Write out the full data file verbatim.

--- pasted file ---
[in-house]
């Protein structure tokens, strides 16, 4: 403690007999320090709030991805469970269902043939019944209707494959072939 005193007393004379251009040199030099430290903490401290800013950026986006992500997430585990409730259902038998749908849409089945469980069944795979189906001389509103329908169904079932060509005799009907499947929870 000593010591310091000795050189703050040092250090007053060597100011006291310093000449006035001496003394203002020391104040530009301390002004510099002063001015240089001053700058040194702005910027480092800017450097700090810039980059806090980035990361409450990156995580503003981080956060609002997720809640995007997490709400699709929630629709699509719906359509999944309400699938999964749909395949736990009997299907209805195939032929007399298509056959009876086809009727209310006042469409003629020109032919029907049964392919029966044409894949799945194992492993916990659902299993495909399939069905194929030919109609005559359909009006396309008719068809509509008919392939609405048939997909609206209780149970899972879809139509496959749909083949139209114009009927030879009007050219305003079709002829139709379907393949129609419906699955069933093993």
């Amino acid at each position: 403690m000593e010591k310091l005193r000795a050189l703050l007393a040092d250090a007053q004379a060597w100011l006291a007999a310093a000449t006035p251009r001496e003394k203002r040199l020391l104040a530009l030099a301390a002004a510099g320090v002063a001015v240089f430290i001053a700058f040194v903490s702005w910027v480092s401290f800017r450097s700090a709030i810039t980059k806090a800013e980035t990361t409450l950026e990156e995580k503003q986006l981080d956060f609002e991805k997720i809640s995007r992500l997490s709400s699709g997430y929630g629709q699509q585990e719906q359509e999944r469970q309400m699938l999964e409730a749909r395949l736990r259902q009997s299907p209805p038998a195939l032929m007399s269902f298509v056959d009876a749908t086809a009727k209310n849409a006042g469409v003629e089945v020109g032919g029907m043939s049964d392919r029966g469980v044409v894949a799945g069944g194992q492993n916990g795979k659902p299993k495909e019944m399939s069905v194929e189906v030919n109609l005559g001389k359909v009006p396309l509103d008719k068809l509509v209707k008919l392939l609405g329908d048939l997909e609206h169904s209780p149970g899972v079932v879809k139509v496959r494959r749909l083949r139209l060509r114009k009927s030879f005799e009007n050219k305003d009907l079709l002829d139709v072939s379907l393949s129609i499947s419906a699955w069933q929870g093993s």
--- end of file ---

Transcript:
[in-house]
């Protein structure tokens, strides 16, 4: 403690007999320090709030991805469970269902043939019944209707494959072939 005193007393004379251009040199030099430290903490401290800013950026986006992500997430585990409730259902038998749908849409089945469980069944795979189906001389509103329908169904079932060509005799009907499947929870 000593010591310091000795050189703050040092250090007053060597100011006291310093000449006035001496003394203002020391104040530009301390002004510099002063001015240089001053700058040194702005910027480092800017450097700090810039980059806090980035990361409450990156995580503003981080956060609002997720809640995007997490709400699709929630629709699509719906359509999944309400699938999964749909395949736990009997299907209805195939032929007399298509056959009876086809009727209310006042469409003629020109032919029907049964392919029966044409894949799945194992492993916990659902299993495909399939069905194929030919109609005559359909009006396309008719068809509509008919392939609405048939997909609206209780149970899972879809139509496959749909083949139209114009009927030879009007050219305003079709002829139709379907393949129609419906699955069933093993």
């Amino acid at each position: 403690m000593e010591k310091l005193r000795a050189l703050l007393a040092d250090a007053q004379a060597w100011l006291a007999a310093a000449t006035p251009r001496e003394k203002r040199l020391l104040a530009l030099a301390a002004a510099g320090v002063a001015v240089f430290i001053a700058f040194v903490s702005w910027v480092s401290f800017r450097s700090a709030i810039t980059k806090a800013e980035t990361t409450l950026e990156e995580k503003q986006l981080d956060f609002e991805k997720i809640s995007r992500l997490s709400s699709g997430y929630g629709q699509q585990e719906q359509e999944r469970q309400m699938l999964e409730a749909r395949l736990r259902q009997s299907p209805p038998a195939l032929m007399s269902f298509v056959d009876a749908t086809a009727k209310n849409a006042g469409v003629e089945v020109g032919g029907m043939s049964d392919r029966g469980v044409v894949a799945g069944g194992q492993n916990g795979k659902p299993k495909e019944m399939s069905v194929e189906v030919n109609l005559g001389k359909v009006p396309l509103d008719k068809l509509v209707k008919l392939l609405g329908d048939l997909e609206h169904s209780p149970g899972v079932v879809k139509v496959r494959r749909l083949r139209l060509r114009k009927s030879f005799e009007n050219k305003d009907l079709l002829d139709v072939s379907l393949s129609i499947s419906a699955w069933q929870g093993s």